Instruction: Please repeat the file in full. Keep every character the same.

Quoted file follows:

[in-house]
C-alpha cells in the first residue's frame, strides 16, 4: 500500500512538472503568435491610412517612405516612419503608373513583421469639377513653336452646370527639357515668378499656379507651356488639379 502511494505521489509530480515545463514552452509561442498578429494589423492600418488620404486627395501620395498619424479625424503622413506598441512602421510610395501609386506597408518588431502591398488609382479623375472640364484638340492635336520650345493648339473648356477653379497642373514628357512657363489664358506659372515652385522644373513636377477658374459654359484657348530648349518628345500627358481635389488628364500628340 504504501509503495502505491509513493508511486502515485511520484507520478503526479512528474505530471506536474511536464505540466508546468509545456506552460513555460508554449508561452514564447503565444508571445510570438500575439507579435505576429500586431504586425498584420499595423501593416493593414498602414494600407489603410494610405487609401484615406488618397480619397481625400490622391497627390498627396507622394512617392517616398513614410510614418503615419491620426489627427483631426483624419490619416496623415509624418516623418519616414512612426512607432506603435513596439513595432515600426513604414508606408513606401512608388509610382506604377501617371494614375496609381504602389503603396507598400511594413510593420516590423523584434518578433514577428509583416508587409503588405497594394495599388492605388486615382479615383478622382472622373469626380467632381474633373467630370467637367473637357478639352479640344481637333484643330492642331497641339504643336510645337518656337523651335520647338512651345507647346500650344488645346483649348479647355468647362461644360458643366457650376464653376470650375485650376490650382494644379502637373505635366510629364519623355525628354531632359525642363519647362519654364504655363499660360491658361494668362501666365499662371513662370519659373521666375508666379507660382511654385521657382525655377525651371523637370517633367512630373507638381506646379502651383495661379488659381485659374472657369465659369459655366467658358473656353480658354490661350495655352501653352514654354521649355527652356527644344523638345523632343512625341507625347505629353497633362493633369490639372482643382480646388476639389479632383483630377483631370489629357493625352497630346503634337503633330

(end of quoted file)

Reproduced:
[in-house]
C-alpha cells in the first residue's frame, strides 16, 4: 500500500512538472503568435491610412517612405516612419503608373513583421469639377513653336452646370527639357515668378499656379507651356488639379 502511494505521489509530480515545463514552452509561442498578429494589423492600418488620404486627395501620395498619424479625424503622413506598441512602421510610395501609386506597408518588431502591398488609382479623375472640364484638340492635336520650345493648339473648356477653379497642373514628357512657363489664358506659372515652385522644373513636377477658374459654359484657348530648349518628345500627358481635389488628364500628340 504504501509503495502505491509513493508511486502515485511520484507520478503526479512528474505530471506536474511536464505540466508546468509545456506552460513555460508554449508561452514564447503565444508571445510570438500575439507579435505576429500586431504586425498584420499595423501593416493593414498602414494600407489603410494610405487609401484615406488618397480619397481625400490622391497627390498627396507622394512617392517616398513614410510614418503615419491620426489627427483631426483624419490619416496623415509624418516623418519616414512612426512607432506603435513596439513595432515600426513604414508606408513606401512608388509610382506604377501617371494614375496609381504602389503603396507598400511594413510593420516590423523584434518578433514577428509583416508587409503588405497594394495599388492605388486615382479615383478622382472622373469626380467632381474633373467630370467637367473637357478639352479640344481637333484643330492642331497641339504643336510645337518656337523651335520647338512651345507647346500650344488645346483649348479647355468647362461644360458643366457650376464653376470650375485650376490650382494644379502637373505635366510629364519623355525628354531632359525642363519647362519654364504655363499660360491658361494668362501666365499662371513662370519659373521666375508666379507660382511654385521657382525655377525651371523637370517633367512630373507638381506646379502651383495661379488659381485659374472657369465659369459655366467658358473656353480658354490661350495655352501653352514654354521649355527652356527644344523638345523632343512625341507625347505629353497633362493633369490639372482643382480646388476639389479632383483630377483631370489629357493625352497630346503634337503633330